Protection of the critically endangered Marsican Brown Bear in Central Apennines

Timeframe: 2014-2015
Country/Region: Italy, Europe
Partner: Rewilding Europe

The small and isolated population of the Marsican brown bear has been protected since the establishment of the National Park of Abruzzi, Lazio and Molise in 1923, but despite many conservation efforts it is still considered endangered. It is therefore one of the focal species of the Rewilding Apennines initiative piloted by Rewilding Europe.

The Marsican bear, also known as Abruzzi brown bear, has been separated from the Alpine population for at least 4’600 years. It has a common genetic lineage with bears in the Balkans and shows a low genetic variability but does not suffer from inbreeding. As it has remained completely separated from the main European bear population in the Alps and in Central/East Europe for several centuries, the population of Abruzzi brown bear can be considered a relict one and this animal clearly shows unique traits for the species, possibly developed in its isolation, namely a smaller size, some skeletal differences, a much less aggressive attitude, and a certain tolerance toward the human presence and activities.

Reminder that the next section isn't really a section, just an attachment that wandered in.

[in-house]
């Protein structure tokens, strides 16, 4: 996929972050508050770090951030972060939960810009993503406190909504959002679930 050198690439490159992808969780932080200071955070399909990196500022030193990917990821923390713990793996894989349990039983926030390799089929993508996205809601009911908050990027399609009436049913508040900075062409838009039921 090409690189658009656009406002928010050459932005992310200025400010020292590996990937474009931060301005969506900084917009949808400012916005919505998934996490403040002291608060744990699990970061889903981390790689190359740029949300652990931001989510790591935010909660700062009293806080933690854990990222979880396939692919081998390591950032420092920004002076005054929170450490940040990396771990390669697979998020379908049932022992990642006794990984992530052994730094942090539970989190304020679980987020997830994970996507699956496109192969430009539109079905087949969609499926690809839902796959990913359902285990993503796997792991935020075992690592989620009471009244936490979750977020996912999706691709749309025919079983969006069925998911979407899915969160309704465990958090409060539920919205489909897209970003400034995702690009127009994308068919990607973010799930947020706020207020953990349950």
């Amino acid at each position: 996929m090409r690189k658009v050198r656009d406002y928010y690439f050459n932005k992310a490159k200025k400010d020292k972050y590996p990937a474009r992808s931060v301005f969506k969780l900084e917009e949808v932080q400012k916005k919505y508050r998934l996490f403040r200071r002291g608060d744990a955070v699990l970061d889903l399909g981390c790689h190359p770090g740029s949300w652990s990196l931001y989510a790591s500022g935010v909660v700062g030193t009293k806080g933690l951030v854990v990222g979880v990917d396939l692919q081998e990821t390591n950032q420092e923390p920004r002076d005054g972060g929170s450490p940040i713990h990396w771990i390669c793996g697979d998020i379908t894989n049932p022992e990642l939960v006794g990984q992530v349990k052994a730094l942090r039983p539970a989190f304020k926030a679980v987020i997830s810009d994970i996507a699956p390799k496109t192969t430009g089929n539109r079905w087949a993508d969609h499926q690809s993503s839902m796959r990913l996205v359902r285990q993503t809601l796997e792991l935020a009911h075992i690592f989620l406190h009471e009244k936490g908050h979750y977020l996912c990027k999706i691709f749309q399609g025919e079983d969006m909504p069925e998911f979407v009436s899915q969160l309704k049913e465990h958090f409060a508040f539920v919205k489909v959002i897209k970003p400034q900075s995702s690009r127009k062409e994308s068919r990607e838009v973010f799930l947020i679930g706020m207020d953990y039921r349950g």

These bears still live in a densely inhabited country like Italy and less than 150 km from very large cities such as Rome, which makes their survival until today an even more remarkable fact. Despite considerable attention and conservation efforts during the last decades, their future remains uncertain.

The project is anchored in PATOM (Piano d’Azione Nazionale per la Tutela dell’Orso Bruno Marsicano) – the Italian national action plan for the protection of the Marsican brown bear.